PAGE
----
Throughout the year, NCRA purchased social media advertising that used micro-targeting techniques to focus on individuals with a higher propensity to consider court reporting as a career. To supplement these efforts, NCRA ran advertising in the Wall Street Journal Student Edition and in School Counselor magazine to reach out directly to students in classrooms, as well as to the many high school guidance counselors who serve as gatekeepers to the decisions of millions of youth across the country.

Enrollment Down, Number of Programs Reduced

The reality on the ground throughout the country points to the critical need for education to be a major strategic priority for NCRA now and in the years ahead. While enrollment in programs on a national basis tends to see ebbs and flows, in 2012, we saw several schools close their doors, and we saw enrollment down 8 percent from the year prior. Those numbers are not sustainable either for schools themselves or for the long-term viability of the industry. We have seen numbers rebound. We do know that our macro-level recruitment support can have a positive effect, and we feel confident that our larger efforts to support court reporting programs and to improve court reporting education will lead us to a new era of growth for schools and the industry.

Professional DevelopmentBeyond anything else, NCRA’s bottom-line benefit to its constituents is providing the tools for court reporters, captioners, and CART providers to build the knowledge and skills to advance their careers and then to get recognition of their achievements through certification.

Best-in-class events

NCRA’s TechCon, now heading into its third year, offers a suite of technology-focused programs (CLVS, Realtime Systems Administrator, and Trial Presentation) and brings them to a singular venue so that networking and economies of scale can take place where it makes most sense. In 2014, we will take TechCon to Atlanta, Ga., and we believe the continued buzz that this event has created will allow the program to grow and thrive.

The Firm Owners Executive Conference took place in February adorned with a new approach to networking and new content focused around the general concept within NCRA’s new resources strategy. Firm owners reacted positively to educational content that challenged the status quo, which compelled them to look inside their businesses to see whether they were doing enough to understand and meet the needs of their clients. They heard directly from attorneys, branding specialists, and through survey data, from themselves. Beyond that, we reorganized social events and a dinner to allow for enhanced networking, all of which had a positive effect on the event. In early 2014, we head to Orlando.

Our convention in Nashville, as you’ll see throughout this issue of the JCR, was a highly successful event with a broad array of educational options and networking opportunities. We look forward to welcoming the court reporting, captioning, and legal videography professions in San Francisco next summer.

ResourcesOne of the key benefits on which NCRA members rely is the association’s ability to package and deliver information. They look for information about technology, trends in the profession, and how they can better position their services to clients. In packaging information, what NCRA does is create resources. As the industry evolves, as competition becomes more fierce, it is incumbent upon us to respond in kind with the resources members need in a new world.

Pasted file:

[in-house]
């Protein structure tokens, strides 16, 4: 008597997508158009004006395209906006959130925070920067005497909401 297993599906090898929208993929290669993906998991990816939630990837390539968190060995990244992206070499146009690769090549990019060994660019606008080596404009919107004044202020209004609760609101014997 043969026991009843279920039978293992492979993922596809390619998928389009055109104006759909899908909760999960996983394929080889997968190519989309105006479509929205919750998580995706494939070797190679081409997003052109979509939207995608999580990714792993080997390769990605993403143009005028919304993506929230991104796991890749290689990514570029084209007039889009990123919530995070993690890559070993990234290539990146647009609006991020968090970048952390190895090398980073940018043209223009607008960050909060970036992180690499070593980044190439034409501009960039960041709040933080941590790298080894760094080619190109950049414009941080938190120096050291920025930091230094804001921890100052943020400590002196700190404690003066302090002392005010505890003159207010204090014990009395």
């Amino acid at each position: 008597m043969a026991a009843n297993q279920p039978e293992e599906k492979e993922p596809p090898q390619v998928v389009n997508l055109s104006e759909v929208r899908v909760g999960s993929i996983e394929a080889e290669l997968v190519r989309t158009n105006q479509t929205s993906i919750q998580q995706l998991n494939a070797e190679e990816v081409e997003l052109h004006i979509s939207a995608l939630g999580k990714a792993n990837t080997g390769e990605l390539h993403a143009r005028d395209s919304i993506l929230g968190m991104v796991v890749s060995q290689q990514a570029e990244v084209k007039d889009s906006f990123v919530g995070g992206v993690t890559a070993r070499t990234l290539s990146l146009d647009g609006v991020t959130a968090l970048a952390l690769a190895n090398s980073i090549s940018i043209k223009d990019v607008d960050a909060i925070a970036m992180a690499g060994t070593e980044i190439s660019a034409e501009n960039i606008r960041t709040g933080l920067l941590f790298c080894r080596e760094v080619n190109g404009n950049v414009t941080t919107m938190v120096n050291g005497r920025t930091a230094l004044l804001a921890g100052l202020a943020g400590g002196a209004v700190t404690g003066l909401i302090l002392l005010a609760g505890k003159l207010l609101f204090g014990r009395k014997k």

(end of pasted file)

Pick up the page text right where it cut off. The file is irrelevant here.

Firm Owners Economic Benchmark Survey

Once again, we presented the results from NCRA’s Firm Owners Economic Benchmark Survey at the Firm Owners Conference. This year, we incorporated more market intelligence into the mix. That is, we asked more questions of firm owners about what types of companies hire court reporting firms, who within the companies makes the hiring decision, and what factors do they use to make the decisions. NCRA has at its disposal the ability to gather such information on a larger scale and make it available to all firms and freelancers to inform their business practices.

New Markets Task Force

A generation ago — maybe a little longer than that — the concept of using a stenographic court reporting machine to provide broadcast captioning led to an entire new application of the skills of NCRA members. In drips and droves, we hear of members who ply their craft in boardrooms and in other nontraditional environments. Are there opportunities out there that can be leveraged to open new markets to court reporters? What haven’t we thought of? What could we do to investigate, promote, or accelerate such new applications? That will be the purpose of NCRA’s New Markets Task Force that will begin work in 2013-14.

The New NCRA Sourcebook

The NCRA Constitution & Bylaws mandates that NCRA publish annually a directory of members. For decades, NCRA had watched distribution of its membership directory — the Sourcebook — dwindle, this as members grew accustomed to NCRA’s online Professional Services Listings (PSL). We changed tactics and began distributing a slimmer version of the Sourcebook to every NCRA member as a way to breathe new life into an old product, make the product more valuable to advertisers, and to kick-start a new era of networking for every member. We have also revamped our PSL to serve as a closer companion to the print edition of the Sourcebook.